"At the time," he said, "emergency departments at many hospitals were often on "by-pass" for a number of reasons. This created problems for local fire rescue teams trying to get their patients to the closest available facility. Our task force worked with hospital trauma centers and emergency departments to try and find order in what was a chaotic situation, with regard to patient flow through those centers and emergency departments."

About the SFHHA
The SFHHA was formed to create a cooperative alliance among healthcare providers across South Florida. It actively represents the interests of its members though communication with elected officials, legislative advocacy, sponsorship of an ongoing schedule of educational programs and seminars, shared services, networking opportunities, and improvement of the local industry through interaction and communication. Members, in turn, serve their communities through a number of cooperative planning and outreach efforts.

Today, the association has a membership of more than 55 hospitals and over 100 organizations in Broward, Miami-Dade, Monroe, Palm Beach and St. Lucie counties. These include long term care organizations, educational institutions, insurance agencies, development, design and construction firms, information system and technology companies, accountants, attorneys, consultants and others.

"Geographically, weÕve grown to represent a pretty wide area," said David Stansberry, administrator at the University of Miami Cancer Center and chairman of the SFHHA board.
"Our membership reaches from the Keys to north of Martin County."

He added that the current membership includes many of the successors of the hospitals that were original SFHHA members. "We have a good history of being advocates. We also know thereÕs always an opportunity to do better," he said.

In addition to interacting with elected officials, Stansberry said the SFHHA works closely with other organizations, including the American Hospital Association and the Florida Hospital Association.

The Association has several committees and task forces, and encourages its members to become involved. Standing committees address broad areas are Bylaws; Healthcare Finance and Management; Legislative and Government Relations; Membership; Public, Professional and Continuing Education; and Safety and Security. Single-issue task forces are Nursing Shortage, Ethics and Compliance, and Malpractice and Professional Liability.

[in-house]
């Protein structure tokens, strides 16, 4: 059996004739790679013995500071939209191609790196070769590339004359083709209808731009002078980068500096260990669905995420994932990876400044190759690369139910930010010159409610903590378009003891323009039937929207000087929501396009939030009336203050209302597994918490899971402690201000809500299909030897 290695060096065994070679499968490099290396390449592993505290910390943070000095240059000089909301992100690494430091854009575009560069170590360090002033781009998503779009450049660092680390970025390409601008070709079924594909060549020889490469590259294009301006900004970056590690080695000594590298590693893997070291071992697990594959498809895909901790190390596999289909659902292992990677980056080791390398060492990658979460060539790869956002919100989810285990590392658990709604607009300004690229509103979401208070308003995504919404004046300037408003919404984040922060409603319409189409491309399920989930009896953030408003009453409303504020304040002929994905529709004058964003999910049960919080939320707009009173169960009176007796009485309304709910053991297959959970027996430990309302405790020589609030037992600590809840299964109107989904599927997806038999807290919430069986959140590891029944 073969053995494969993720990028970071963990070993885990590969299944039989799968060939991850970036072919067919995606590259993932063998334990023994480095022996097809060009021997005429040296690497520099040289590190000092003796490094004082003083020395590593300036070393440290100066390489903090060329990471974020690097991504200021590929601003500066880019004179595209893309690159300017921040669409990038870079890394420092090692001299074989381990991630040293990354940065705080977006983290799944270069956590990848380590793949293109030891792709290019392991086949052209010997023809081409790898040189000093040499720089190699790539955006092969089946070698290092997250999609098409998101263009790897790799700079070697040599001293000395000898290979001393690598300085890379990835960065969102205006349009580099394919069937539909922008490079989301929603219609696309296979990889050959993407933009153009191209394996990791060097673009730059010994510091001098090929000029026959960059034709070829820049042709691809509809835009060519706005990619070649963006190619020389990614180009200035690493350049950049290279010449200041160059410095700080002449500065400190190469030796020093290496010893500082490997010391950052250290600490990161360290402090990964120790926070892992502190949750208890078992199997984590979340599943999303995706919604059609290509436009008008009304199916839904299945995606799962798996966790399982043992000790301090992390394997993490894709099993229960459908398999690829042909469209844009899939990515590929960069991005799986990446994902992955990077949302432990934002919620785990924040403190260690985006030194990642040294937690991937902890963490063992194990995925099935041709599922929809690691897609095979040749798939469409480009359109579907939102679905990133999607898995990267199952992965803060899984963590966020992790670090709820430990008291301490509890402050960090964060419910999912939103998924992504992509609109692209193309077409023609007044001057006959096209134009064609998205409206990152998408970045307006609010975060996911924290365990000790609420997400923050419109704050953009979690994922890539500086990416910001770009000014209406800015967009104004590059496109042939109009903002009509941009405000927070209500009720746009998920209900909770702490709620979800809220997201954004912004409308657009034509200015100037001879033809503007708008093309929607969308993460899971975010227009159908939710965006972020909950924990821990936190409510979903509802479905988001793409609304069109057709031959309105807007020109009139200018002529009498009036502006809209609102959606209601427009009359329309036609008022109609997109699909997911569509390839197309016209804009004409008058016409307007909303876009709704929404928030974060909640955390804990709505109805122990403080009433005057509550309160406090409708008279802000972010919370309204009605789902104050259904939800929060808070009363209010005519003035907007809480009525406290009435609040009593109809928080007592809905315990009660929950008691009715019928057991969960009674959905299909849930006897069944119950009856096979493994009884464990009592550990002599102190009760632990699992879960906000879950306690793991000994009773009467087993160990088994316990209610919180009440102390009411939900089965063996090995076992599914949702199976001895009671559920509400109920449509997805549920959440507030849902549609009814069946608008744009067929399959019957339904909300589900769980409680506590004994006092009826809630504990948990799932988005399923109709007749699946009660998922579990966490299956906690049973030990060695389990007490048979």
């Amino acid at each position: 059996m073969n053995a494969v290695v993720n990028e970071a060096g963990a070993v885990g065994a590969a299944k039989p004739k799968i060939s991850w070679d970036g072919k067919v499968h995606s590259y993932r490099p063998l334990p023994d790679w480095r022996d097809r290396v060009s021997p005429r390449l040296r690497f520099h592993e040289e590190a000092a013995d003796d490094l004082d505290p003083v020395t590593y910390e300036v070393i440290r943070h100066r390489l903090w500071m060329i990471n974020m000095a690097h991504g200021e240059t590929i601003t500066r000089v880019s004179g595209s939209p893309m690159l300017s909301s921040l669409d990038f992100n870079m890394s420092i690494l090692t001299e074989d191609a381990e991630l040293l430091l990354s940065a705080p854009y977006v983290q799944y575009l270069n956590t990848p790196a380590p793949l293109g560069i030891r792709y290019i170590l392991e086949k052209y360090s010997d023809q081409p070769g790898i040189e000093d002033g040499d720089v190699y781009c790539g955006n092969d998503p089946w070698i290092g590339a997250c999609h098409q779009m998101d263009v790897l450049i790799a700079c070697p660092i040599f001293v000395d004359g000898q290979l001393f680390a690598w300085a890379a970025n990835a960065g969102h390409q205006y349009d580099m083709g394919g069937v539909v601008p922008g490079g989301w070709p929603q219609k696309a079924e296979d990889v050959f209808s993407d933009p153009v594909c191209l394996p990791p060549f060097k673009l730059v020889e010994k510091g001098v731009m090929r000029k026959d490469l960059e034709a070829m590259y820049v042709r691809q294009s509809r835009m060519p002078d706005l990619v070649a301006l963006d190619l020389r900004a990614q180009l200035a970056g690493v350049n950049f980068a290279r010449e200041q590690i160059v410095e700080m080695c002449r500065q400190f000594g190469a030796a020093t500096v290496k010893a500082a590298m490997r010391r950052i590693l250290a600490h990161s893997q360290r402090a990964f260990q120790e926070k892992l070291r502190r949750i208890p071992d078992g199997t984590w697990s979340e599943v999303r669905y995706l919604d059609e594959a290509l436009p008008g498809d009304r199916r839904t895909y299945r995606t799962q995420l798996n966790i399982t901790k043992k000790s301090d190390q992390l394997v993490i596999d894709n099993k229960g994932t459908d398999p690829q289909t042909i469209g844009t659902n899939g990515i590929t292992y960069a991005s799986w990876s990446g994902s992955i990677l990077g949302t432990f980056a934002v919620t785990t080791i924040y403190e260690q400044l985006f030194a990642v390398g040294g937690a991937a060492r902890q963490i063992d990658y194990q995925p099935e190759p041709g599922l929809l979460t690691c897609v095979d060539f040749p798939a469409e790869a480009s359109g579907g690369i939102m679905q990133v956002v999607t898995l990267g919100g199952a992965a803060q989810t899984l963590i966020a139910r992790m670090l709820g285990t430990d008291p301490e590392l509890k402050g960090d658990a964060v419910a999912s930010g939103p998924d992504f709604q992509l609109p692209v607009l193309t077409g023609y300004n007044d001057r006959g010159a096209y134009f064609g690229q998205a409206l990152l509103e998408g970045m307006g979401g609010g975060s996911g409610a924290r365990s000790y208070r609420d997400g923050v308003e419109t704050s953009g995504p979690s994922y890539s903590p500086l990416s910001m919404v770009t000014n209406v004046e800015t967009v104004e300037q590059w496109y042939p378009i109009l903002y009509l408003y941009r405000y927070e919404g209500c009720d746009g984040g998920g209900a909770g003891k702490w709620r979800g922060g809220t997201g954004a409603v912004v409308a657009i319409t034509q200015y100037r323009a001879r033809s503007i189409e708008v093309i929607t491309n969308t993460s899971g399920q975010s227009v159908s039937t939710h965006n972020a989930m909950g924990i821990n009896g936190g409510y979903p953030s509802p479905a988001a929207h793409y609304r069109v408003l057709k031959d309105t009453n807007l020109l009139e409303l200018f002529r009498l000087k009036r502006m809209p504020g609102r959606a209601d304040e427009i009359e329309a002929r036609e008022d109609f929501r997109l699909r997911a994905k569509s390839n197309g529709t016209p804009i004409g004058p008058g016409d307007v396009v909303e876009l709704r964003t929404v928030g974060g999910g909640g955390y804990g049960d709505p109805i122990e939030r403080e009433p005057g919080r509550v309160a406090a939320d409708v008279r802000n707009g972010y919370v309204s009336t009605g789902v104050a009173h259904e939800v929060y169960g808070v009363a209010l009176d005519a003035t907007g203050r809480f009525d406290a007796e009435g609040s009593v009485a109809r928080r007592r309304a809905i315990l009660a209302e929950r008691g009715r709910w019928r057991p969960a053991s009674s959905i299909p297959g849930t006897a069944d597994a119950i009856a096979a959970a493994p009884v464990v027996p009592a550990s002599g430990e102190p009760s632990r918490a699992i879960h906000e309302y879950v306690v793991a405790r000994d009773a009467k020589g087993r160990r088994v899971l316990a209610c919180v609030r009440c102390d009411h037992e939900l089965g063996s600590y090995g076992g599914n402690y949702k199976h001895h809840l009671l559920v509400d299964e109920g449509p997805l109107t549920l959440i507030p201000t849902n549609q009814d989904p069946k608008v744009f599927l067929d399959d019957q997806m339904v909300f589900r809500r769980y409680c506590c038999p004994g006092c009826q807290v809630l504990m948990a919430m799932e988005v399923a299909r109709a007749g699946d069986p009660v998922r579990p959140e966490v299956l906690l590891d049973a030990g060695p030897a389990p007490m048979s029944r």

According to Quick, the nursing shortage is a major issue in South Florida.

"WeÕre working with hospitals, and trying to encourage nurses to move to South Florida from other parts of the country," The SFHHA has been pursuing a strategic approach in an effort to accomplish this. "We identified a number of nurses, working at SFHHA member facilities, who moved to South Florida less than three years ago. We set up two focus group sessions and brought in a professional moderator to ask them such questions as why the made the decision to move here and what they like about the area. Their input was very instrumental in helping us to determine the look and feel of the promotional materials we developed for nursing recruitment. Those materials are now on our web site."

As president, QuickÕs roles include developing policies and programs to meet the goals and objectives of the SFHHA board of directors. She directs the delivery of member services, executes contractual agreements, spearheads advocacy activities, and supervises the association staff.

SFHAA also has a valuable subsidiary in the South Florida Hospital Research and Education Foundation, which provides two special seminars each year for SFHHA members and the community.